Very simply, a callback needn't be asynchronous.
If an API call is synchronous, it means that code execution will
block (or wait) for the API call to return before continuing. This
means that until a response is returned by the API, your application
will not execute any further, which could be perceived by the user as
latency or performance lag in your app. Making an API call
synchronously can be beneficial, however, if there if code in your app
that will only execute properly once the API response is received.
Asynchronous calls do not block (or wait) for the API call to return
from the server. Execution continues on in your program, and when the
call returns from the server, a "callback" function is executed.
In Java, C and C#, "callbacks" are usually synchronous (with respect to a "main event loop").
To answer your additional questions:
Yes, a callback may be a lambda - but it's not a requirement.
Yes, callbacks may be invoked from a different thread - but it's certainly not a requirement.
Callbacks may also (and often do) spawn a thread (thus making themselves "asynchronous").
'Hope that helps
Q: @paulsm4 can you please elaborate with an example how the callback
and asynchronous call works in the execution flow? That will be
First we need to agree on a definition for "callback". Here's a good one:
In computer programming, a callback is a piece of executable code that
is passed as an argument to other code, which is expected to call back
(execute) the argument at some convenient time. The invocation may be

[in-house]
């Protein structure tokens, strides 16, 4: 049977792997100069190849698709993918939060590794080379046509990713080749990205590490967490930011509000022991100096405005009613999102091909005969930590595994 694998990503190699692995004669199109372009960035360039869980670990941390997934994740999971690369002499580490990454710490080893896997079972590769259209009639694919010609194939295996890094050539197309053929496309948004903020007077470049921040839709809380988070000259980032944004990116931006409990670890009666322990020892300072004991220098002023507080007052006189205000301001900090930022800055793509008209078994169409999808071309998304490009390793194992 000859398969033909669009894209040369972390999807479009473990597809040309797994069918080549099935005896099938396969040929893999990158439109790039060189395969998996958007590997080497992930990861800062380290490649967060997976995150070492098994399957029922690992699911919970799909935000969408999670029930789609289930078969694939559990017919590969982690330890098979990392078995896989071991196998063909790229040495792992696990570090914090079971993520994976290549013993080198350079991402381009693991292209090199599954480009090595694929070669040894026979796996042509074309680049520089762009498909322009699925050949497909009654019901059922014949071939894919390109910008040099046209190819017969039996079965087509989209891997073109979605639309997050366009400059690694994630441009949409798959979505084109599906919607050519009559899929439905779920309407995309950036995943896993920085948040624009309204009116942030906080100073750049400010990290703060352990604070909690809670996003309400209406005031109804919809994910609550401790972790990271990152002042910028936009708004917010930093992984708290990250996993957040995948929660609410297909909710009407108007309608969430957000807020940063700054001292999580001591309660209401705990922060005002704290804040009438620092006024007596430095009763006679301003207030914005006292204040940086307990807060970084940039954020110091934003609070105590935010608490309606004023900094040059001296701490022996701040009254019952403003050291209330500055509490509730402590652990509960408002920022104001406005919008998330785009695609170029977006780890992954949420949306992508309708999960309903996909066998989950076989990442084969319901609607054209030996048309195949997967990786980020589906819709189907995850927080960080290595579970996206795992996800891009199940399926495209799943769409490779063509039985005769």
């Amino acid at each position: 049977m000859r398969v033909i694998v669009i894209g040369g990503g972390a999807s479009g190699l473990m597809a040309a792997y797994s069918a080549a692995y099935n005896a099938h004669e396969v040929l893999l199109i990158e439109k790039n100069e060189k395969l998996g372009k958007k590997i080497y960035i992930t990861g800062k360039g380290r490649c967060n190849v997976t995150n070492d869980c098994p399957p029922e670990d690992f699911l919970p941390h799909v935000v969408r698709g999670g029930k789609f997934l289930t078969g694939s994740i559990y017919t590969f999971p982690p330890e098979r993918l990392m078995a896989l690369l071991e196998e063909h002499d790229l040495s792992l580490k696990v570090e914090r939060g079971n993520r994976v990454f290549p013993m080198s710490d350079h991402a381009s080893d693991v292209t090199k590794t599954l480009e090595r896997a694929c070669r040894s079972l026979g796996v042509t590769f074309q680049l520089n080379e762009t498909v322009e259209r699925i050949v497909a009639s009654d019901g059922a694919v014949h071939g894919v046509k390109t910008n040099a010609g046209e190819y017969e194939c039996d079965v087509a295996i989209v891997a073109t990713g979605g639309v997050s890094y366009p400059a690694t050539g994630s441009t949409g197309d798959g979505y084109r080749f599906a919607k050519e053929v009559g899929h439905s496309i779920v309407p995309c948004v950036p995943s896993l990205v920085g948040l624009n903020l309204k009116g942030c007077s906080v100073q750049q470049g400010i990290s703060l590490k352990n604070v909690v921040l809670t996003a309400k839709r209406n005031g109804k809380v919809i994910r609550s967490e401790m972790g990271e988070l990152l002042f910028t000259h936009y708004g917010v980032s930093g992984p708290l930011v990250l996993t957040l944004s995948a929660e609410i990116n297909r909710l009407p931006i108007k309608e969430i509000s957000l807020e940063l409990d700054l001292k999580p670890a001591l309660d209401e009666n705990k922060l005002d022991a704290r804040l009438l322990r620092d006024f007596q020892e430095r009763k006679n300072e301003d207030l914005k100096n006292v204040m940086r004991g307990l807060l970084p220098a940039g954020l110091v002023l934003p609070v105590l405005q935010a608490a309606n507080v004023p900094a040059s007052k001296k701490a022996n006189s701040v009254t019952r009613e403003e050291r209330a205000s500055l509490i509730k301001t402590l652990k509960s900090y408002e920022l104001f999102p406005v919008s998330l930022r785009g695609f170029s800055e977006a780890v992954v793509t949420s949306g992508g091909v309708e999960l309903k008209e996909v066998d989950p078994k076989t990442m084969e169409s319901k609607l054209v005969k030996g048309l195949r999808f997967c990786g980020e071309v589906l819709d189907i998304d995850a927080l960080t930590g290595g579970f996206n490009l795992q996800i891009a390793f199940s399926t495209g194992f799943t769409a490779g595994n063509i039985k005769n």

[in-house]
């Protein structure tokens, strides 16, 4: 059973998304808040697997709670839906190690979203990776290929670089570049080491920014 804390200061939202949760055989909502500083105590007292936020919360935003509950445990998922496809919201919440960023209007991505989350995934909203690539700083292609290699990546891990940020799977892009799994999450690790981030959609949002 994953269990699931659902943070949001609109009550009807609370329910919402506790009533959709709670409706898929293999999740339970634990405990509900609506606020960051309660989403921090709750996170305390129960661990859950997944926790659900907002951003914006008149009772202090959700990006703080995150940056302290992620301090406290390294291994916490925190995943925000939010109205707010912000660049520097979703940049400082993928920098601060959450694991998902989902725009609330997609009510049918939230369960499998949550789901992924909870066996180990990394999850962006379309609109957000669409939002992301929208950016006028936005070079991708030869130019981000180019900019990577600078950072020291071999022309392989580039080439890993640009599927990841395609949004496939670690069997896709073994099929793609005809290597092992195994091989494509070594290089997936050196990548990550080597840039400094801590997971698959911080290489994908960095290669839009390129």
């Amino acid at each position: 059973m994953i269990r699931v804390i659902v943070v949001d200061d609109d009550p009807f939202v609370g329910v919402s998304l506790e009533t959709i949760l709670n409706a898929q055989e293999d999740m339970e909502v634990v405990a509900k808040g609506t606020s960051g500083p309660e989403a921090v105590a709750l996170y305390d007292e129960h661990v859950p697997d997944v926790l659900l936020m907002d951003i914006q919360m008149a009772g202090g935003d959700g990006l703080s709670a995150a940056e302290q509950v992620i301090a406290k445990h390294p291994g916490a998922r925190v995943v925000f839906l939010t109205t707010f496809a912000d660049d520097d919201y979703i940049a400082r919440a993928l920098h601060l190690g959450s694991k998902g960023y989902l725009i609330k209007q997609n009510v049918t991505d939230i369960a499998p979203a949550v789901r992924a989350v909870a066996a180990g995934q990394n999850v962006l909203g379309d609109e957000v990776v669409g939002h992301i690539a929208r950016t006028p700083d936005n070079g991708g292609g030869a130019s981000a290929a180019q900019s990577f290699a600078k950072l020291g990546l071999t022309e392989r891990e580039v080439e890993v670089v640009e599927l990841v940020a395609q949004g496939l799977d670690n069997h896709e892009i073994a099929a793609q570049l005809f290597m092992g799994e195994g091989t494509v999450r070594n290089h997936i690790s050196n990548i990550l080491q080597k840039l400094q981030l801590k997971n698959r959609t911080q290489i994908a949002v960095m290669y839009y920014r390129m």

immediate as in a synchronous callback, or it might happen at a later
time as in an asynchronous callback.
We must also define "synchronous" and "asynchronous". Basically - if a callback does all it's work before returning to the caller, it's "synchronous". If it can return to the caller immediately after it's invoked - and the caller and the callback can work in parallel - then it's "asynchronous".
The problem with synchronous callbacks is they can appear to "hang". The problem with asynchronous callbacks is you can lose control of "ordering" - you can't necessarily guarantee that "A" will occur before "B".
Common examples of callbacks include:
a) a button press handler (each different "button" will have a different "response"). These are usually invoked "asynchronousy" (by the GUI's main event loop).
b) a sort "compare" function (so a common "sort()" function can handle different data types). These are usually invoked "synchronously" (called directly by your program).
A CONCRETE EXAMPLE:
a) I have a "C" language program with a "print()" function.
b) "print()" is designed to use one of three callbacks: "PrintHP()", "PrintCanon()" and "PrintPDF()".
c) "PrintPDF()" calls a library to render my data in PDF. It's synchronous - the program doesn't return back from "print()" until the .pdf rendering is complete. It usually goes pretty quickly, so there's no problem.
d) I've coded "PrintHP()" and "PrintCanon()" to spawn threads to do the I/O to the physical printer. "Print()" exits as soon as the thread is created; the actual "printing" goes on in parallel with program execution. These two callbacks are "asynchronous".
Q: Make sense? Does that help?